9 Tips for a Smooth College Transition
Leaving home for college can be challenging. Check out our nine tips to help make your college transition easier.
Updated August 8, 2022
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Many students face challenges during their first year in college.
A survey from the Higher Education Research Institute (HERI) found that most first-year students have difficulty getting enough sleep and eating well. Many of these students also report struggling with homesickness, loneliness, and time management.
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Ready to start your journey?
College transitions can be tough. But if you prepare yourself for potential challenges, your first year of college can also be fun and rewarding.
Read on to discover nine tips you can follow to help reduce the bumps as you transition into college life.
1. Give Yourself Time to Figure Things Out
When you first arrive on campus, you'll face some tough decisions: What should you major in? And how will you make friends? When tackling these questions, give yourself time to figure things out.
If you're not sure what college major to choose, don't worry — many students enter college undeclared and change their major at least once before graduating.
There are several factors to consider when choosing a major, including program cost, opportunities to earn an advanced degree, and the availability of jobs in the field. Before deciding, consider taking exploratory courses in different subjects to find the best fit.
Also, give yourself time to make friends in college. Forming relationships can be challenging! Thankfully, college offers lots of opportunities to meet people. You can join a student organization, pledge a fraternity or sorority, or attend on-campus events to meet peers who share your interests.
Don't expect to adjust to college life right away. That said, if you're struggling to figure out how to deal with the transition to college, reach out to a student advisor, campus counselor, or faculty member for help.
2. Realize It's OK to Feel Homesick
As with any significant life change, it's normal to feel mixed emotions when leaving home. Even if you're excited to start your new life on campus, you may miss your family, friends, and former daily routine.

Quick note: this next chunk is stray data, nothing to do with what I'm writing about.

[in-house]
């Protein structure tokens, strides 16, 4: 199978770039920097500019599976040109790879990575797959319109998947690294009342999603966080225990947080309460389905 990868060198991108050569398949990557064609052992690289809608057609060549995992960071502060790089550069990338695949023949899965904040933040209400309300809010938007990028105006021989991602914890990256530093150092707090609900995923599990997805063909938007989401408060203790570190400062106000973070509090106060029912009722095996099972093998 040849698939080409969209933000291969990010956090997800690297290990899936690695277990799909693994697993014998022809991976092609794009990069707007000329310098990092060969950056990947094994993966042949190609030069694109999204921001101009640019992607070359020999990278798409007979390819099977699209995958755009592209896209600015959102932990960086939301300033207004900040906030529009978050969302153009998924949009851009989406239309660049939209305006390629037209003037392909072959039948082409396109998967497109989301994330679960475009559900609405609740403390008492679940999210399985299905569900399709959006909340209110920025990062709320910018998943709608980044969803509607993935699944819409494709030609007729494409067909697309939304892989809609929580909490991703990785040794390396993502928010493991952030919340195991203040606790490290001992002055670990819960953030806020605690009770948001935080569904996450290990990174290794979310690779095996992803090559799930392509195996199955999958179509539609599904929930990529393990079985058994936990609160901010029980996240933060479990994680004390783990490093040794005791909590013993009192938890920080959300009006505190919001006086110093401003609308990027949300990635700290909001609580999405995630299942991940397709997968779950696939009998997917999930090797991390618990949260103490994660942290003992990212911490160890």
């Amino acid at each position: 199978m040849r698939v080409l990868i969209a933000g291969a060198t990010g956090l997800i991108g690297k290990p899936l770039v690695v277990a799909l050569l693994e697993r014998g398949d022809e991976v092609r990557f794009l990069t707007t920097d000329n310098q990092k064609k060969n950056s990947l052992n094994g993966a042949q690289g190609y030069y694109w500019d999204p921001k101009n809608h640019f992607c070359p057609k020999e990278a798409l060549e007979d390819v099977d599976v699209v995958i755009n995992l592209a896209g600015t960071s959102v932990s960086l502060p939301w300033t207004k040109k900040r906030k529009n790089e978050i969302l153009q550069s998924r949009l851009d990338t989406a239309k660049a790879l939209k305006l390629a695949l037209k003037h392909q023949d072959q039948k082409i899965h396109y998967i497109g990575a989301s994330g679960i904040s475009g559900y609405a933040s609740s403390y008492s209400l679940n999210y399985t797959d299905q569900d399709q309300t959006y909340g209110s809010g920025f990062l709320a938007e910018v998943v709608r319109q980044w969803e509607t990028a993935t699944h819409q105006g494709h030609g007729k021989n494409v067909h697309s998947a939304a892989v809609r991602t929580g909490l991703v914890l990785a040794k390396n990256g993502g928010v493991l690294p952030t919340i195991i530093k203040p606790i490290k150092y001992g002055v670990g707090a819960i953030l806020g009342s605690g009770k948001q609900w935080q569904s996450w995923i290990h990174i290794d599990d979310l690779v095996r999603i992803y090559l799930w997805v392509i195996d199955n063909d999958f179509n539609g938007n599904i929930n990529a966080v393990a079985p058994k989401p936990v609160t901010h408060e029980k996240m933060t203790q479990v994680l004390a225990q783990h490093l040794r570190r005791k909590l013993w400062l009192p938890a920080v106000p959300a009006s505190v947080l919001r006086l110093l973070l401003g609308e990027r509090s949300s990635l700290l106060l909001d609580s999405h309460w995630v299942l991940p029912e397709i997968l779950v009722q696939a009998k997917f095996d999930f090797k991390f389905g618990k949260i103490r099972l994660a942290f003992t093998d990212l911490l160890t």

There are many ways to cope with homesickness in college. For instance, you might consider speaking with your dorm's resident advisor (RA). RAs often plan fun activities for students living on campus and look out for students' emotional well-being. Your RA can also suggest ways to get involved in student life. This may help you feel like you're part of your school's community.
Be sure to stay in touch with family and friends back home. Just try not to call home every day. Doing so may keep you from getting out of your comfort zone, meeting people, and adjusting to college life.
3. Explore Your Interests Outside the Classroom
Getting involved in campus life is a great way to explore your interests, make friends, and take a break from classes. According to HERI, 90% of students surveyed in 2020 said they might join a student organization.
There are many clubs to choose from. Many schools have groups for LGBTQ+ students, first-generation students, and students of color. You could also join an honor society, a fraternity or sorority, or an intramural sports team.
Check out your college's website or attend a student activities fair to get more information on organizations at your school.
4. Find Out What Resources Are Available to You
Most schools provide various student services to help you navigate your transition to college.
For example, many feature academic advising offices. Academic advisors can help you choose courses and meet major requirements. In 2019, HERI found that 79% of first-year students sought academic advising.
Many colleges also offer tutoring, academic success coaching, and career counseling. If you plan to work while in school or want help launching a job search, consider visiting your school's career center.
For students with disabilities, colleges offer disability services and accommodations. Potential accommodations could include extra time on tests and note-taking assistance during lectures.
Many schools also provide physical and mental health services. These services include outpatient medical care and counseling for students facing mental health challenges.
5. Communicate Openly With Your Roommates